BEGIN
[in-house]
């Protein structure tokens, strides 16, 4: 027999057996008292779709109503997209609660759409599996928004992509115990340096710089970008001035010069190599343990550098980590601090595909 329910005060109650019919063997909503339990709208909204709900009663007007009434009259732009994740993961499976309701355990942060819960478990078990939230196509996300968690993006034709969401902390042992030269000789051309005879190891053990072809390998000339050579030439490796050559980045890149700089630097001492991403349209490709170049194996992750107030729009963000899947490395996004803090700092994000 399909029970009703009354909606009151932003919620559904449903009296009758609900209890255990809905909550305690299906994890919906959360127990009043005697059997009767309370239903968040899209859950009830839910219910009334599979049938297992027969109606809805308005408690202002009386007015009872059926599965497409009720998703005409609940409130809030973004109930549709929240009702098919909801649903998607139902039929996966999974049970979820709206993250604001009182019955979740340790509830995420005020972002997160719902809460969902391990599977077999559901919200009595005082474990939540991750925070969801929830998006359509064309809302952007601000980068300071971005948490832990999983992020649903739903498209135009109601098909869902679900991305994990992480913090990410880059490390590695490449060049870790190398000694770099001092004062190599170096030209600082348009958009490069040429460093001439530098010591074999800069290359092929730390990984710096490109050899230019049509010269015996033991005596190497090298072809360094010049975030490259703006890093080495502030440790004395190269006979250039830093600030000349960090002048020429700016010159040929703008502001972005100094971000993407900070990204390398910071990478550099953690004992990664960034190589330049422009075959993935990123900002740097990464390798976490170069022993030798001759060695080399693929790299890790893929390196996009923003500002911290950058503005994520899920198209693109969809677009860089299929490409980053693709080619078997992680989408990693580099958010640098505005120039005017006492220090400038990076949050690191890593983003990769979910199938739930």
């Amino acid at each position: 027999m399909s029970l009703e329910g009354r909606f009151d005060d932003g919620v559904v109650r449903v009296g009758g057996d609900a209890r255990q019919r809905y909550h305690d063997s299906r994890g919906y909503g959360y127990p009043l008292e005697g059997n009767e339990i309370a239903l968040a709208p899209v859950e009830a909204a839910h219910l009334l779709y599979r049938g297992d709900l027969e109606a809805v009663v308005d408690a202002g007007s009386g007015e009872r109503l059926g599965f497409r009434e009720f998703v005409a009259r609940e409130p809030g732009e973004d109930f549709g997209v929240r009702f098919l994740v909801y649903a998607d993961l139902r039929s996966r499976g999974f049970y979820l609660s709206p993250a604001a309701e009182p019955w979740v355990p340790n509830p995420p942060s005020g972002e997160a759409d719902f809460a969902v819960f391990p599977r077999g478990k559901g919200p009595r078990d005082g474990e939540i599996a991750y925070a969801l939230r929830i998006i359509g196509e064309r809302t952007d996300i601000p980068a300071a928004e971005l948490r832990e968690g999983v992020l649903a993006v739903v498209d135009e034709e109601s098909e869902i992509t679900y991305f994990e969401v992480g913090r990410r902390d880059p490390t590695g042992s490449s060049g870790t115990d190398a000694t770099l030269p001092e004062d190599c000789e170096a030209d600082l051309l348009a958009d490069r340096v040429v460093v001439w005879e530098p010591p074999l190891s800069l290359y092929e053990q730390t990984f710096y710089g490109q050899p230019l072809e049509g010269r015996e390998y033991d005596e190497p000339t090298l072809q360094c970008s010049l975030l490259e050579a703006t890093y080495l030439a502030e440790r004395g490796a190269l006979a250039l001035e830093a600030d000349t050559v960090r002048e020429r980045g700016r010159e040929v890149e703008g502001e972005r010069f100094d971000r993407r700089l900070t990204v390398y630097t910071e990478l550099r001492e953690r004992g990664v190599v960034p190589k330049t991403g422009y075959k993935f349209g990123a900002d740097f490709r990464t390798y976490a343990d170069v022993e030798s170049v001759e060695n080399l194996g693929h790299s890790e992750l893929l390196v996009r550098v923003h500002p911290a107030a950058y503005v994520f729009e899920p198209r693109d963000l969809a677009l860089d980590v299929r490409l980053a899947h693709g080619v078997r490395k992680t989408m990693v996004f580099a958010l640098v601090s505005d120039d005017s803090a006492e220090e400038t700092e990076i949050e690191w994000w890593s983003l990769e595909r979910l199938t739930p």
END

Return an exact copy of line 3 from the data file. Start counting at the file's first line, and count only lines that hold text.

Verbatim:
């Amino acid at each position: 027999m399909s029970l009703e329910g009354r909606f009151d005060d932003g919620v559904v109650r449903v009296g009758g057996d609900a209890r255990q019919r809905y909550h305690d063997s299906r994890g919906y909503g959360y127990p009043l008292e005697g059997n009767e339990i309370a239903l968040a709208p899209v859950e009830a909204a839910h219910l009334l779709y599979r049938g297992d709900l027969e109606a809805v009663v308005d408690a202002g007007s009386g007015e009872r109503l059926g599965f497409r009434e009720f998703v005409a009259r609940e409130p809030g732009e973004d109930f549709g997209v929240r009702f098919l994740v909801y649903a998607d993961l139902r039929s996966r499976g999974f049970y979820l609660s709206p993250a604001a309701e009182p019955w979740v355990p340790n509830p995420p942060s005020g972002e997160a759409d719902f809460a969902v819960f391990p599977r077999g478990k559901g919200p009595r078990d005082g474990e939540i599996a991750y925070a969801l939230r929830i998006i359509g196509e064309r809302t952007d996300i601000p980068a300071a928004e971005l948490r832990e968690g999983v992020l649903a993006v739903v498209d135009e034709e109601s098909e869902i992509t679900y991305f994990e969401v992480g913090r990410r902390d880059p490390t590695g042992s490449s060049g870790t115990d190398a000694t770099l030269p001092e004062d190599c000789e170096a030209d600082l051309l348009a958009d490069r340096v040429v460093v001439w005879e530098p010591p074999l190891s800069l290359y092929e053990q730390t990984f710096y710089g490109q050899p230019l072809e049509g010269r015996e390998y033991d005596e190497p000339t090298l072809q360094c970008s010049l975030l490259e050579a703006t890093y080495l030439a502030e440790r004395g490796a190269l006979a250039l001035e830093a600030d000349t050559v960090r002048e020429r980045g700016r010159e040929v890149e703008g502001e972005r010069f100094d971000r993407r700089l900070t990204v390398y630097t910071e990478l550099r001492e953690r004992g990664v190599v960034p190589k330049t991403g422009y075959k993935f349209g990123a900002d740097f490709r990464t390798y976490a343990d170069v022993e030798s170049v001759e060695n080399l194996g693929h790299s890790e992750l893929l390196v996009r550098v923003h500002p911290a107030a950058y503005v994520f729009e899920p198209r693109d963000l969809a677009l860089d980590v299929r490409l980053a899947h693709g080619v078997r490395k992680t989408m990693v996004f580099a958010l640098v601090s505005d120039d005017s803090a006492e220090e400038t700092e990076i949050e690191w994000w890593s983003l990769e595909r979910l199938t739930p």